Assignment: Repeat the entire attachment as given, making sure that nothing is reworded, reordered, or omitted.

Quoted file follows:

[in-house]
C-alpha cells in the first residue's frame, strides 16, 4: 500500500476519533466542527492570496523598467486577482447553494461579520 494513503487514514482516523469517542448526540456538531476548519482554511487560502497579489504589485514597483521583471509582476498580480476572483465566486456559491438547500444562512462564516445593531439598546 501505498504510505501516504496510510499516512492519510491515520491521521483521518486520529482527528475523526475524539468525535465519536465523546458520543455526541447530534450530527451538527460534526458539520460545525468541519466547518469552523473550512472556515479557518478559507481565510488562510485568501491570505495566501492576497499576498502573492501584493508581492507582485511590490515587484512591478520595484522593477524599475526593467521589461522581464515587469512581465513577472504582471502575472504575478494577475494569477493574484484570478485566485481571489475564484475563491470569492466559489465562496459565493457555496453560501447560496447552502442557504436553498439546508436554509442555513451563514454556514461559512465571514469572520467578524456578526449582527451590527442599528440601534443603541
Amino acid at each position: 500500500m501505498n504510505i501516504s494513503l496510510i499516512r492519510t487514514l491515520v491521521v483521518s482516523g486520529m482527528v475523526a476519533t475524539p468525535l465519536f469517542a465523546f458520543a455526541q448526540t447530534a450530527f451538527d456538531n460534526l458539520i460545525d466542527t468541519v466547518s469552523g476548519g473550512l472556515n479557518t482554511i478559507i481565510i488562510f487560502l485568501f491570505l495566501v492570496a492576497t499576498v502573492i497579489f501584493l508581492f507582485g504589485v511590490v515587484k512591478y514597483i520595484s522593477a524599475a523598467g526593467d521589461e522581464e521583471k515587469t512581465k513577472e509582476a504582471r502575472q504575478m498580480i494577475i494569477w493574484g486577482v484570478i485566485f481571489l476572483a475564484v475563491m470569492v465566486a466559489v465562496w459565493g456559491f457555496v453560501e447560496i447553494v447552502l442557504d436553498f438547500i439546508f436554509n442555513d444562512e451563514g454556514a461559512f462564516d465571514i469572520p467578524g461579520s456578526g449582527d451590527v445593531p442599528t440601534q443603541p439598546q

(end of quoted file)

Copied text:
[in-house]
C-alpha cells in the first residue's frame, strides 16, 4: 500500500476519533466542527492570496523598467486577482447553494461579520 494513503487514514482516523469517542448526540456538531476548519482554511487560502497579489504589485514597483521583471509582476498580480476572483465566486456559491438547500444562512462564516445593531439598546 501505498504510505501516504496510510499516512492519510491515520491521521483521518486520529482527528475523526475524539468525535465519536465523546458520543455526541447530534450530527451538527460534526458539520460545525468541519466547518469552523473550512472556515479557518478559507481565510488562510485568501491570505495566501492576497499576498502573492501584493508581492507582485511590490515587484512591478520595484522593477524599475526593467521589461522581464515587469512581465513577472504582471502575472504575478494577475494569477493574484484570478485566485481571489475564484475563491470569492466559489465562496459565493457555496453560501447560496447552502442557504436553498439546508436554509442555513451563514454556514461559512465571514469572520467578524456578526449582527451590527442599528440601534443603541
Amino acid at each position: 500500500m501505498n504510505i501516504s494513503l496510510i499516512r492519510t487514514l491515520v491521521v483521518s482516523g486520529m482527528v475523526a476519533t475524539p468525535l465519536f469517542a465523546f458520543a455526541q448526540t447530534a450530527f451538527d456538531n460534526l458539520i460545525d466542527t468541519v466547518s469552523g476548519g473550512l472556515n479557518t482554511i478559507i481565510i488562510f487560502l485568501f491570505l495566501v492570496a492576497t499576498v502573492i497579489f501584493l508581492f507582485g504589485v511590490v515587484k512591478y514597483i520595484s522593477a524599475a523598467g526593467d521589461e522581464e521583471k515587469t512581465k513577472e509582476a504582471r502575472q504575478m498580480i494577475i494569477w493574484g486577482v484570478i485566485f481571489l476572483a475564484v475563491m470569492v465566486a466559489v465562496w459565493g456559491f457555496v453560501e447560496i447553494v447552502l442557504d436553498f438547500i439546508f436554509n442555513d444562512e451563514g454556514a461559512f462564516d465571514i469572520p467578524g461579520s456578526g449582527d451590527v445593531p442599528t440601534q443603541p439598546q